Associate Director of the J.H. Barrow Field Station
Hiram College (Biology), B.A.
As Associate Director of the J.H. Barrow Field Station, I am responsible for coordinating care of the animal collection at the Field Station, which includes establishing, and monitoring husbandry protocols as well as supervising overall care of the animals. Additionally, I help manage over 550 acres of both established and newly acquired property. I also train, maintain and manage a newly established bird rehabilitation program. Working together with the students and stewards we strive to maintain both quality care of our animals, while we focus on the responsible use of the land upon which the JHBFS occupies. Our goal is create a natural habitat, preserve resources and to provide a safe learning environment for the students of Hiram College.
From 2005 until 2012 I served as the Curator of Birds and Area Manager for Legends of the Wild at the Akron Zoo. While there, I managed the global genetic studbooks for the White winged wood ducks and Madagascar teal. I was also the Species Survival Plan Chairman for White winged wood ducks. While there I also successfully managed the mating, gestation and rearing of 6 jaguar cubs and 2 snow leopard cubs as well as a number of different bird species.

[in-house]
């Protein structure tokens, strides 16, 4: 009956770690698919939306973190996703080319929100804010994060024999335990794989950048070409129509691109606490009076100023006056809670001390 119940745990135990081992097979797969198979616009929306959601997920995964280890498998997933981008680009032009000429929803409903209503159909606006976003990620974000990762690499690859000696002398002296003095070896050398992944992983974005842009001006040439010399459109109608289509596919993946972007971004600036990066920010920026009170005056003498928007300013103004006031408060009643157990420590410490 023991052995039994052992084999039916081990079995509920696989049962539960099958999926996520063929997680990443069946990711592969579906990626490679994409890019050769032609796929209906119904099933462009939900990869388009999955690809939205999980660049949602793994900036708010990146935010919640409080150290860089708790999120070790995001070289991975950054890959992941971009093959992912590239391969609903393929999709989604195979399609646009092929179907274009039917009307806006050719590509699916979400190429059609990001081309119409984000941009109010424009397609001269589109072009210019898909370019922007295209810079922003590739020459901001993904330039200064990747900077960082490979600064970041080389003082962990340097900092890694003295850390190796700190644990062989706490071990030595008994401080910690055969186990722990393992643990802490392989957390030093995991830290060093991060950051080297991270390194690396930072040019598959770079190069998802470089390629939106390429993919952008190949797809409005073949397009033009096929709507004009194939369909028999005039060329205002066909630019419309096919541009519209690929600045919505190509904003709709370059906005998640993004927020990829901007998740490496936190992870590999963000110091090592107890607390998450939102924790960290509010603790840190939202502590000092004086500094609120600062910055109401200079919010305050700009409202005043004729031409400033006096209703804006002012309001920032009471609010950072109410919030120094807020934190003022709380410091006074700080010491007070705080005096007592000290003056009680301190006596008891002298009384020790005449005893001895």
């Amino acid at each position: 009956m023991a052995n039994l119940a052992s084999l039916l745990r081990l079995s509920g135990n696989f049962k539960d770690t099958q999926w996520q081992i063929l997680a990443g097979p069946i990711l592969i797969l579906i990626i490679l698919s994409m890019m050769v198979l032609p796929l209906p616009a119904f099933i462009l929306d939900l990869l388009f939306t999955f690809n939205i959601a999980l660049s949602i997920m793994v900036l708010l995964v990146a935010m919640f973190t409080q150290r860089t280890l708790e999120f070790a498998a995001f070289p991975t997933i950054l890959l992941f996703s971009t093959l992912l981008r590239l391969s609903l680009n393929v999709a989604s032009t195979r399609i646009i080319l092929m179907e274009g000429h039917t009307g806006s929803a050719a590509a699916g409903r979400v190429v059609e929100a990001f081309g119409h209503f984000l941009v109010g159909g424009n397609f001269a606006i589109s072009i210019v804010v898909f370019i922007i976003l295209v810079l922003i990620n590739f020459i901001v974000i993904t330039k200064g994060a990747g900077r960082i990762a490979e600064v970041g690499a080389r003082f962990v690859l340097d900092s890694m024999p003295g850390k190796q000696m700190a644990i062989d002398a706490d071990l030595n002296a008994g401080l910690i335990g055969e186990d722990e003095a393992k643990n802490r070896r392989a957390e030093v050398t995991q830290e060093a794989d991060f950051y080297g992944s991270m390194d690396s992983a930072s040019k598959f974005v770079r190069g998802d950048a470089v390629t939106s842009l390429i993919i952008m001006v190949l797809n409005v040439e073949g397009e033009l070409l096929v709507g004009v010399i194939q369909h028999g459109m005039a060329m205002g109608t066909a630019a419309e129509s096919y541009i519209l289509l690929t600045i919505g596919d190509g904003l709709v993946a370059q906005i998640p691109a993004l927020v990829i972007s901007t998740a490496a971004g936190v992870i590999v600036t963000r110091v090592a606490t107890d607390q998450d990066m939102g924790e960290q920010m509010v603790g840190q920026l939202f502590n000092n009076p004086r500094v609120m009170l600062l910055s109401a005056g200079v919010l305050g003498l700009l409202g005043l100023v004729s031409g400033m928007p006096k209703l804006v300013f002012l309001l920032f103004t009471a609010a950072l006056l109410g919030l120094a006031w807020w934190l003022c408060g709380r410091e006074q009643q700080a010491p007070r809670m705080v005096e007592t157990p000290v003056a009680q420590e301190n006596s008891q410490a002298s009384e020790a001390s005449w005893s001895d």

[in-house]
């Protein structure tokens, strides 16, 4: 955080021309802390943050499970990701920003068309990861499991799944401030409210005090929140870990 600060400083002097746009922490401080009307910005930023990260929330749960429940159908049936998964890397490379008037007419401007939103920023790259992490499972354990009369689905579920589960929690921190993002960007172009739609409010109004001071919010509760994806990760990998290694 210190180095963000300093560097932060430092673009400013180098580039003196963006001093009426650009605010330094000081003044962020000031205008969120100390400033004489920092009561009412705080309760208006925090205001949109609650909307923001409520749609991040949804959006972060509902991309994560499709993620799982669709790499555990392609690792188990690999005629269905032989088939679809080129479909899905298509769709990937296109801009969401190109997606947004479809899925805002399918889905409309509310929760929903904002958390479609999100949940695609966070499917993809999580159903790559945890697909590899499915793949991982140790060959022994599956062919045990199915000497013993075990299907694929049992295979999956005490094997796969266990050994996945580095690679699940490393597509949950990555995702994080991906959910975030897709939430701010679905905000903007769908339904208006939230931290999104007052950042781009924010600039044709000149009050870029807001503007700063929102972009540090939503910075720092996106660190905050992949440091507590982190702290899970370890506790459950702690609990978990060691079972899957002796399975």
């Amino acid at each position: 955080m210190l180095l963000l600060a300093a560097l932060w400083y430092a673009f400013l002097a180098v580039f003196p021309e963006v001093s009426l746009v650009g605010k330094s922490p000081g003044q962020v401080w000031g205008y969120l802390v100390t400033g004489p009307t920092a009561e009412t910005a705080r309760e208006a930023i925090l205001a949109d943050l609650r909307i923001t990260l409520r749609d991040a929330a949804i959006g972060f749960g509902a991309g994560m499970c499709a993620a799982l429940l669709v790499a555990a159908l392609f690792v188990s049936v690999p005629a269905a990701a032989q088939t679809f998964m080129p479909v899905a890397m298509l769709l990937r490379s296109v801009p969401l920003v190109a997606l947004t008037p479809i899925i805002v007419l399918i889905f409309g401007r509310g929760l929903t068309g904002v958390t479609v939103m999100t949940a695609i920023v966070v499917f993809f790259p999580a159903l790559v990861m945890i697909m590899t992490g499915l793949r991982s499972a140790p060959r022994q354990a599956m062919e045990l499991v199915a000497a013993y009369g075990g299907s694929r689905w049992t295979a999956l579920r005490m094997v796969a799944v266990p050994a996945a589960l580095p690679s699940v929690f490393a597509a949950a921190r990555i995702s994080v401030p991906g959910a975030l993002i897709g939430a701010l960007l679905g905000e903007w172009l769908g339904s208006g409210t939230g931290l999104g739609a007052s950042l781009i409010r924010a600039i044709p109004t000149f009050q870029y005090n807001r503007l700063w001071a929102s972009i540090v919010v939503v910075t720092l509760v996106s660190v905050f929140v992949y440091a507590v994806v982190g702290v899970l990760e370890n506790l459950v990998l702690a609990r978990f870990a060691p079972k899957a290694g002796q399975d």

From 2000 until 2004 I was the Supervisor of Birds at Six Flags Worlds of Adventure in Aurora, Ohio. While in that position, I was responsible for managing the Aviculture staff as well as a very successful bird rehabilitation program.
From approximately 1988 until 2000, I worked at SeaWorld in Aurora, Ohio. I worked with many species of birds including 8 different species of penguin, 2 species of flamingos and a variety of softbills, psittacines and waterfowl. I also managed a small group Commerson’s dolphin that inhabited an exhibit with a large flock of Magellanic penguins.
As a student at Hiram, from 1984-1988, I worked at the station with Professor Barrow where we worked with a variety both mammals and bird species. As a student, I also lived in the bunkhouse for nearly 2 years.